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Vancouver Island permit numbers show signs of recovery

DCN-JOC News Services
Vancouver Island permit numbers show signs of recovery
PROVINCE OF B.C. — The Vancouver Island Construction Association's most recent building permit reports shows signs that construction work is beginning to significantly rebound.

VICTORIA — Vancouver Island’s construction sector is showing signs of recovery, data from the Vancouver Island Construction Association (VICA) shows.

According to the group’s most recent building permit report, the total value of building permits issued in the region during the third quarter of 2020 rebounded to $681.6 million, or 40 per cent above the second quarter of 2020.

The data shows the increases are mostly coming from non-residential work which rose 252 per cent to $254.5 million with commercial permits jumping 416 per cent to $210.5 million. Institutional-government permits rose by 66 per cent to $28 million in the quarter, while industrial permits fell 31 per cent.

Residential building permits edged three per cent higher over the second quarter but decreased 13 per cent compared to the third quarter of 2019.

“Interest in communities across the Island has been strong during the last number of years, and despite the coronavirus pandemic, shows signs of continuing,” said Rory Kulmala, CEO of the VICA, in a statement.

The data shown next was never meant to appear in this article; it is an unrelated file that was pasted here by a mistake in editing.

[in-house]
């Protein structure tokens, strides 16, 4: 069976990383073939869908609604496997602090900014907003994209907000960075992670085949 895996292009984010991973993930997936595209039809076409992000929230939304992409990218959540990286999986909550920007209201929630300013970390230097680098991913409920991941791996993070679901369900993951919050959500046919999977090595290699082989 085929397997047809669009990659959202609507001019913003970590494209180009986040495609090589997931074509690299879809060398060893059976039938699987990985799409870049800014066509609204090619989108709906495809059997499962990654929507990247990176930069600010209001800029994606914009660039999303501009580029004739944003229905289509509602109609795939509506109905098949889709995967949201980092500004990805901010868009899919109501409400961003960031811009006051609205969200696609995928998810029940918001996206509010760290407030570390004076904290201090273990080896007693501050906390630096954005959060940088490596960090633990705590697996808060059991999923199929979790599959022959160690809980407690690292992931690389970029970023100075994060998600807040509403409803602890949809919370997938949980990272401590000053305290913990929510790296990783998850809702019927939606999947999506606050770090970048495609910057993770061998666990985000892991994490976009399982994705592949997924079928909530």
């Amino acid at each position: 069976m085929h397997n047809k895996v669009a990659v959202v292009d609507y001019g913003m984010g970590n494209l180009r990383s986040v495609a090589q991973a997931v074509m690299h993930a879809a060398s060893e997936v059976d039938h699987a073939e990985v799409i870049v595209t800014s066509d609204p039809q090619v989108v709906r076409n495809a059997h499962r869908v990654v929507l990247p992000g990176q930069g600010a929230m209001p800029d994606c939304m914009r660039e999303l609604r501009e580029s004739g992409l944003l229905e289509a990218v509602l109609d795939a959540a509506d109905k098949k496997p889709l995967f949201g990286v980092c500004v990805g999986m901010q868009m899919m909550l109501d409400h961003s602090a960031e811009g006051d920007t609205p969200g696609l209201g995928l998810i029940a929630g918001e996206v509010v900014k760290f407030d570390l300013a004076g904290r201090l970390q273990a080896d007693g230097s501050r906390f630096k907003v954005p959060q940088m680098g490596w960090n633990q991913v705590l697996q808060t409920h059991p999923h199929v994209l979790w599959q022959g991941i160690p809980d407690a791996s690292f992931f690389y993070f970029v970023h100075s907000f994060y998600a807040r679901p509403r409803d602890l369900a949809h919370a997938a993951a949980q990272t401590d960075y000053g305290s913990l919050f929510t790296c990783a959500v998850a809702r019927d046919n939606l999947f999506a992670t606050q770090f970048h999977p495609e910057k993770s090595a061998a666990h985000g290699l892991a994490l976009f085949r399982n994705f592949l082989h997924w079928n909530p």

Kulmala emphasized the rebound seemed to span all regional districts and was broadly based in most instances. The Comox Valley surged 123 per cent, Strathcona was 52 per cent higher and the Capital Regional District saw a 42 per cent jump.

Residential building was strongest in the Powell River Regional District with a 363 per cent increase, followed by Mount Waddington Regional District with a 216 per cent increase and the Comox Regional Valley with a 123 per cent increase.

“Smaller communities continue to experience a significant amount of residential building as demand for housing increases,” said Kulmala. “We suspect retirees are continuing to come here in search of affordable housing options. As well, as more employees in urban areas shift to working from home, rural towns and villages are becoming more popular because of their lower home prices and increased livability.”

In B.C.’s capital, Victoria, the numbers showed spending on non-residential building construction in the metropolitan area rose in the three months ending in September thanks to recovery from commercial and public permits.

“Building permits are a leading indicator of activity in the construction industry,” said Kulmala. “Construction, both residential and non-residential, continues to weather the pandemic despite continued uncertainty.”

VICA noted much of the future depends on how the COVID-19 pandemic develops in the coming months.

The group stated if the virus’ second wave doesn’t cause more mobility restrictions, the 2021 outlook improves and construction would likely continue to recover in 2020.

VICA noted despite the challenges, it doesn’t expect the pandemic will result in less construction activity on the island compared to last year.

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